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Posted April 19, 2024

Your Software’s Security Is Only as Good as Your Last Test

Test automation plays a bigger role in achieving cybersecurity than you might think. Senior QA Director Karen Laiacona-Frazier shares tangible advice to add to your security arsenal for safeguarding your daily workflow.

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What about running tests takes so long that you don't want to run them? As Senior Director of QA at Unqork, there's a rule I’ve lived by throughout my career: no exceptions.

Earlier this year, I sat down with the hosts of Sauce Labs’s Test Case Scenario podcast to discuss all things cybersecurity, from the proliferation of third-party services in software to the evolution of QA in cybersecurity. I’m all too familiar with the challenges that come with balancing speed and thoroughness, but I also believe everyone — even those outside of QA — should be. 

The software development life cycle (SDLC) provides the structure around the app or piece of software, which should provide absolute security, right? But what if that door is left cracked open? Having multiple tollgates in place, or security measures, helps strengthen your pipeline in the event a door is accidentally left open, for instance. 

Whether you’re one of a few developers on a small team, a QA tester or engineer at a large organization, or a director — there should be no exceptions. Security should always be prioritized. But the pressure to push code quickly, and sometimes at the expense of quality, can make that difficult. 

I’ll share a few ways I’ve learned to integrate security into my workflow.

Testing is an easy way to enforce security

When you order a pizza, you don’t invite the delivery person into your home while you’re away (or even at home) and ask them to take your credit card off the kitchen table, do you?

The same logic applies to the security of software and its applications. 

Over the past few years, I’ve seen a huge increase in the use of third-party services in software. Now, every company’s needs are different, so I do not want to condemn third-party software. People use third-party services for a variety of reasons. But it’s so easy to overlook the necessity of security at the time of implementation, even long before the decision to use a certain tool is made.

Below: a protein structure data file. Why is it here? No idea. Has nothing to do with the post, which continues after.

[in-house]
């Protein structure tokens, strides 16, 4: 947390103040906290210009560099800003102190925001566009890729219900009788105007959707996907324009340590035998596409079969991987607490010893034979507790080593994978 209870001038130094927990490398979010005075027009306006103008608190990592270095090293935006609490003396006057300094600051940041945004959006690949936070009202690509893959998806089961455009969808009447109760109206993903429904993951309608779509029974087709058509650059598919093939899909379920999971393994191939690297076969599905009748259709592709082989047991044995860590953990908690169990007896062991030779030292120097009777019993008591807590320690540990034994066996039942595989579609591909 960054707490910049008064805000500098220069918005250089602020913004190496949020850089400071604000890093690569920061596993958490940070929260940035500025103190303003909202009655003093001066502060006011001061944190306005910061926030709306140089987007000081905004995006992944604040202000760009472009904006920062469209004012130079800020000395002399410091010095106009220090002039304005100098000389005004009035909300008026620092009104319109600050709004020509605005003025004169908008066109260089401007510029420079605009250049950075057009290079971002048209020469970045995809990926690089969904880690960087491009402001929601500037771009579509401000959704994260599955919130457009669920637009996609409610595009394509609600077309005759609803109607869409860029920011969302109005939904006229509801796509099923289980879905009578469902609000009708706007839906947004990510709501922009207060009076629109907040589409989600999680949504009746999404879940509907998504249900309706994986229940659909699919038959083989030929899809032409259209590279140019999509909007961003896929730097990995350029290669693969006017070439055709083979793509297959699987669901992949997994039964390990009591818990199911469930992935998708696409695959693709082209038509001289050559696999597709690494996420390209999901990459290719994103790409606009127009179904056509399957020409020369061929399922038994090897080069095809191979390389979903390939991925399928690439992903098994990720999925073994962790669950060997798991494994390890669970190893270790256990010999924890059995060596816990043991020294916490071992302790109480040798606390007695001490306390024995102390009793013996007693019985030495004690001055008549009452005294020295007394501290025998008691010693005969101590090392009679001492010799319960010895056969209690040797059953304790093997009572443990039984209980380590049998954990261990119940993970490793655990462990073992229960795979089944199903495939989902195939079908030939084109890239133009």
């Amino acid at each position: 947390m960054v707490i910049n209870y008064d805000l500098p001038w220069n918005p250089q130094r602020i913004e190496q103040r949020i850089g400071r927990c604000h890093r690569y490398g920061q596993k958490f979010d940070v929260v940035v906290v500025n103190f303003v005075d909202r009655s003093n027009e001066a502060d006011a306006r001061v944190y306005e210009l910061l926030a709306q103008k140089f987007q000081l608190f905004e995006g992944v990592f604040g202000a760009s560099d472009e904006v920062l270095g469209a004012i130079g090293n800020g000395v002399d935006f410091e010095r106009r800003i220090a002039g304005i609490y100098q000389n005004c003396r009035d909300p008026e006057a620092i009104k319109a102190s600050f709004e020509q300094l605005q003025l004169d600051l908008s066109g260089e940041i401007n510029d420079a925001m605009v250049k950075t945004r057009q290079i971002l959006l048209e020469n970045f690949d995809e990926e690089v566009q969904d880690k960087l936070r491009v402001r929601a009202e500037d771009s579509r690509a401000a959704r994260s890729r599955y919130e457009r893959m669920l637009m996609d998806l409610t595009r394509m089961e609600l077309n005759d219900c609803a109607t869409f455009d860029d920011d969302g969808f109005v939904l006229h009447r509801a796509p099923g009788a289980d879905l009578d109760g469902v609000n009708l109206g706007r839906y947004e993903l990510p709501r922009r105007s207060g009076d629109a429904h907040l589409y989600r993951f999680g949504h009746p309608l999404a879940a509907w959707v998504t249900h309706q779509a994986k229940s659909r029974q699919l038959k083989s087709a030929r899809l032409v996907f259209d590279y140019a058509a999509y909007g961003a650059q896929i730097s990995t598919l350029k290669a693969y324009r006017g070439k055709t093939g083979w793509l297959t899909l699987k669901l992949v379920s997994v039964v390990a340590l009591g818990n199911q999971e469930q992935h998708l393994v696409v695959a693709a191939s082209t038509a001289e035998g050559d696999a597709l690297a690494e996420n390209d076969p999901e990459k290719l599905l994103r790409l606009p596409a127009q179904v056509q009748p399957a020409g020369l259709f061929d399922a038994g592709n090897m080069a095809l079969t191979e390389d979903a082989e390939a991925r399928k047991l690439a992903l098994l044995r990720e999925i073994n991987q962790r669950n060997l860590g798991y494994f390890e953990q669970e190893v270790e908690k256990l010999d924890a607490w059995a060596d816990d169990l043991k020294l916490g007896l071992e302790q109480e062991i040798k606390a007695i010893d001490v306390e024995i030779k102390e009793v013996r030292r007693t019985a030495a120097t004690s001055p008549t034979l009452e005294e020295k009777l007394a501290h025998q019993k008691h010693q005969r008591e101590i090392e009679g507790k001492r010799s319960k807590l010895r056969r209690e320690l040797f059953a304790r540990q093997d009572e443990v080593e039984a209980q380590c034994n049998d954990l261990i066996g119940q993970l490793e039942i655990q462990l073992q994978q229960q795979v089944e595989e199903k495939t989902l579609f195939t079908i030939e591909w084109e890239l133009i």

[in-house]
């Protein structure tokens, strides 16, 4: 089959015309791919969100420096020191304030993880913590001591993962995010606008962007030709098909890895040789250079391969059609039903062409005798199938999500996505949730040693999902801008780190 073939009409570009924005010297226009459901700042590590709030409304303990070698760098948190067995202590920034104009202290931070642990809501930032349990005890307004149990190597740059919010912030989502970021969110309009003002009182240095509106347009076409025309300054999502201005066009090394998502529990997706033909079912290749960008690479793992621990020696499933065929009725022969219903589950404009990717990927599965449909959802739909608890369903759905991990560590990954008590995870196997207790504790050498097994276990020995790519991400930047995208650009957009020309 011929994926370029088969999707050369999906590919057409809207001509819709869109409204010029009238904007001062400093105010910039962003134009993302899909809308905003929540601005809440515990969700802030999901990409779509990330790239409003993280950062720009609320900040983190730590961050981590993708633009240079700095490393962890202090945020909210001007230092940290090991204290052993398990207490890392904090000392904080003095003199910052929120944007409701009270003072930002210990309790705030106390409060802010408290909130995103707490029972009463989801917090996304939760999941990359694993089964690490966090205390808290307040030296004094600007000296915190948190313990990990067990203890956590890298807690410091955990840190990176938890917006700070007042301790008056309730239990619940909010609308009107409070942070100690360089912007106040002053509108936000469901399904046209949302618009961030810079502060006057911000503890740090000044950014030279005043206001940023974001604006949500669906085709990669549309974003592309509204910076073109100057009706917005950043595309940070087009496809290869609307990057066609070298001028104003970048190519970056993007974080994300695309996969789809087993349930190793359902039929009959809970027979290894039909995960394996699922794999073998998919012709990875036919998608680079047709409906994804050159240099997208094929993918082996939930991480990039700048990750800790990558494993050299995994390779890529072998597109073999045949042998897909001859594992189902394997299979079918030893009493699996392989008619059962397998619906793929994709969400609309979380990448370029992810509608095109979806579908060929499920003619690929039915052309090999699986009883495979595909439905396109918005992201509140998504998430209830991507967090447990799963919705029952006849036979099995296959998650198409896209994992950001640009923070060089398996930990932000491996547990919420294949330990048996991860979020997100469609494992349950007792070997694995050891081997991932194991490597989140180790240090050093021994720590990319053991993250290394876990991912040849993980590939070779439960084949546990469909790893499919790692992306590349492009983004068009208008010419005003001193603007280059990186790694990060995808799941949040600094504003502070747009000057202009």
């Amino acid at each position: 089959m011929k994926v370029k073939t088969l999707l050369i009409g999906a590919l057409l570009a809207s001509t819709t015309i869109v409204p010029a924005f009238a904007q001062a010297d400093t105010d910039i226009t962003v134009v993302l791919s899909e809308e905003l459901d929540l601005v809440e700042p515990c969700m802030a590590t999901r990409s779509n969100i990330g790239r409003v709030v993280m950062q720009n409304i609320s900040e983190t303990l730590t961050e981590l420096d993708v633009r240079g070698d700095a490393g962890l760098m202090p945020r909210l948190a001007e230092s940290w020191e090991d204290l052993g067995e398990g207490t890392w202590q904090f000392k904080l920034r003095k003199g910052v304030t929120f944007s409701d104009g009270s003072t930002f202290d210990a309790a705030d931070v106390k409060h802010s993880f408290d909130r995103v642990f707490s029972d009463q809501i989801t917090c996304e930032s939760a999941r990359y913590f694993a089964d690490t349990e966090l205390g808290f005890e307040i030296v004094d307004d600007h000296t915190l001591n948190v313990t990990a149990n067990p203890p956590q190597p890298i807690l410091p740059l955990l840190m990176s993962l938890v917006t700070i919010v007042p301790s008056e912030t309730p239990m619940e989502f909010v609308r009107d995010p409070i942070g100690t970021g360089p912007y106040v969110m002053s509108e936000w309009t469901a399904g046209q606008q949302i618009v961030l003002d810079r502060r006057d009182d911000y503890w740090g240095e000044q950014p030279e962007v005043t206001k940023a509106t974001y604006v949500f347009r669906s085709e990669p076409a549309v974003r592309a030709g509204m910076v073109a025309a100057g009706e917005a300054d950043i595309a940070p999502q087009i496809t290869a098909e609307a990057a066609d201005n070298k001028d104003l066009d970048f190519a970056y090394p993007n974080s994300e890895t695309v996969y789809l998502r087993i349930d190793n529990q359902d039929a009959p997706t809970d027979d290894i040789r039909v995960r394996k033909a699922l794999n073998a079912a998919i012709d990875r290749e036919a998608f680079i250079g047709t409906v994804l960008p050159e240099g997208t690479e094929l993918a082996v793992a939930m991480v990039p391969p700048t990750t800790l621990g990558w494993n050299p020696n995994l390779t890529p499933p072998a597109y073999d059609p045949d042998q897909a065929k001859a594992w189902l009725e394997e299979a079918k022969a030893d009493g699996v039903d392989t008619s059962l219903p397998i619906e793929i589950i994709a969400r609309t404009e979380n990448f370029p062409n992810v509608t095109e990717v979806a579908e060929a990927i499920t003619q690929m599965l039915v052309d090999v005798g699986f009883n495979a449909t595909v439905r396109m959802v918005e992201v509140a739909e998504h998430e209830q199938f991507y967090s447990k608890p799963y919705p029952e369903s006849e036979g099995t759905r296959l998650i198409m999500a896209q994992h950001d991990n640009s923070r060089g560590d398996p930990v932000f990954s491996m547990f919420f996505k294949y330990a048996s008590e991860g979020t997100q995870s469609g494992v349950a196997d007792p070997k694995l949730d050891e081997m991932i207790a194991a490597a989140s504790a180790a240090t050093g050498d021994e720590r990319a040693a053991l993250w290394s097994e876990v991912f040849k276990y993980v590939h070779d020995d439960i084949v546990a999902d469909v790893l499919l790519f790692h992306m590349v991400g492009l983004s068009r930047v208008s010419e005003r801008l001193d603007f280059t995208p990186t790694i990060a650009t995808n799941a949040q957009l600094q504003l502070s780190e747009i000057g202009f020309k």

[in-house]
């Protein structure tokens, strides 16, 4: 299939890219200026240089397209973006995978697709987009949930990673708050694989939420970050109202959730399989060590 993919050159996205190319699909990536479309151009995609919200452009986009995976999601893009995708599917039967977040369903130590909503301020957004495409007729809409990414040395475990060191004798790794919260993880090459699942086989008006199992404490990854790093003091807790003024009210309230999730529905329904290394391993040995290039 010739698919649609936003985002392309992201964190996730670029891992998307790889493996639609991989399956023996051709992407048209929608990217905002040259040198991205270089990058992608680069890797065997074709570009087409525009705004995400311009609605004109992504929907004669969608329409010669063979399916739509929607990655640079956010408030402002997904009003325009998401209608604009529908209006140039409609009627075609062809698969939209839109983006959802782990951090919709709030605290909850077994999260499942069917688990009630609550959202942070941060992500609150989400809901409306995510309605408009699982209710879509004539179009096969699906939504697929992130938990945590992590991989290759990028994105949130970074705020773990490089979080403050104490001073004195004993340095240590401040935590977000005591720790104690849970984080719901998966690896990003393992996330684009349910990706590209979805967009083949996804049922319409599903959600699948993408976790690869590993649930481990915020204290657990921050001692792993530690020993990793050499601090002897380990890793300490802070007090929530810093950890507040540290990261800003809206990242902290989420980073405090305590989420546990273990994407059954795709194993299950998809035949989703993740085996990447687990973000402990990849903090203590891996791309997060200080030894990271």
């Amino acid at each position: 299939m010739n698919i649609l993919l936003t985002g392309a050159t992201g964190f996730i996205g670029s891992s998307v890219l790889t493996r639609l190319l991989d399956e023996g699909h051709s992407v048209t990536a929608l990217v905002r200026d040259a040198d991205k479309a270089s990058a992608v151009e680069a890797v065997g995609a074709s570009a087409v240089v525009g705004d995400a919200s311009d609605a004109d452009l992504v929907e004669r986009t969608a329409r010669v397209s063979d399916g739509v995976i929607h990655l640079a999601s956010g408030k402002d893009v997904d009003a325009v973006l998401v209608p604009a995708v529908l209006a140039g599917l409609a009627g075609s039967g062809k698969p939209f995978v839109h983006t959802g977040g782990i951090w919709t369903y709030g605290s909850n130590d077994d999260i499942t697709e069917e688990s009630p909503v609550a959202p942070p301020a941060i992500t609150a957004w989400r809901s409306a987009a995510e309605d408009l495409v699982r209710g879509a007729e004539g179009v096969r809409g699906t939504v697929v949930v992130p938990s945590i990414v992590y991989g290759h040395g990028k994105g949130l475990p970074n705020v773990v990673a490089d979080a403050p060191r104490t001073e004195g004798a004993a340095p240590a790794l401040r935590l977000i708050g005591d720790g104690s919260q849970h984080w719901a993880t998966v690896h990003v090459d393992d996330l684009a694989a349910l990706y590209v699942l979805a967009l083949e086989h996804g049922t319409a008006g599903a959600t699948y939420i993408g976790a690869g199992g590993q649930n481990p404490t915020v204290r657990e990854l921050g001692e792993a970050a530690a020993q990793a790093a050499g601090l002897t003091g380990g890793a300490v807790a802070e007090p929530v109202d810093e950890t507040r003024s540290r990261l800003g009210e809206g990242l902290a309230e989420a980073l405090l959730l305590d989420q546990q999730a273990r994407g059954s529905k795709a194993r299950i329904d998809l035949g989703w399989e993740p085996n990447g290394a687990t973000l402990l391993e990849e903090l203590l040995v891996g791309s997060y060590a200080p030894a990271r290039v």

Unqork’s codeless capabilities give developers back the time needed for more challenging projects. Sauce Labs provides a one-stop-shop, automated platform to easily test their code on. One year ago, both organizations, aligned on security protocols and certifications, joined forces to help developers optimize app delivery.

I say all this not to market to you, but to drive home the difference in convenience and holistic security. For Unqork and Sauce’s customers, yes, sporting a SOC 2 certification is great, but it also demonstrates we practice what we preach: security should not be left up to the cybersecurity professionals alone, but represent a comprehensive way of doing things across a business. 

Going back to the “no exceptions” approach to testing, in 2021, an executive order was passed to improve software supply chain integrity across the United States. If you’re an individual contributor you might ask, "Why should I even care about security? Isn’t that what organizational leaders are for?" It might help to think of the executive order as a decree to all who are involved with the delivery of software that declares: your impact is strong, it is felt, and it is needed. So why not ensure software quality and safety?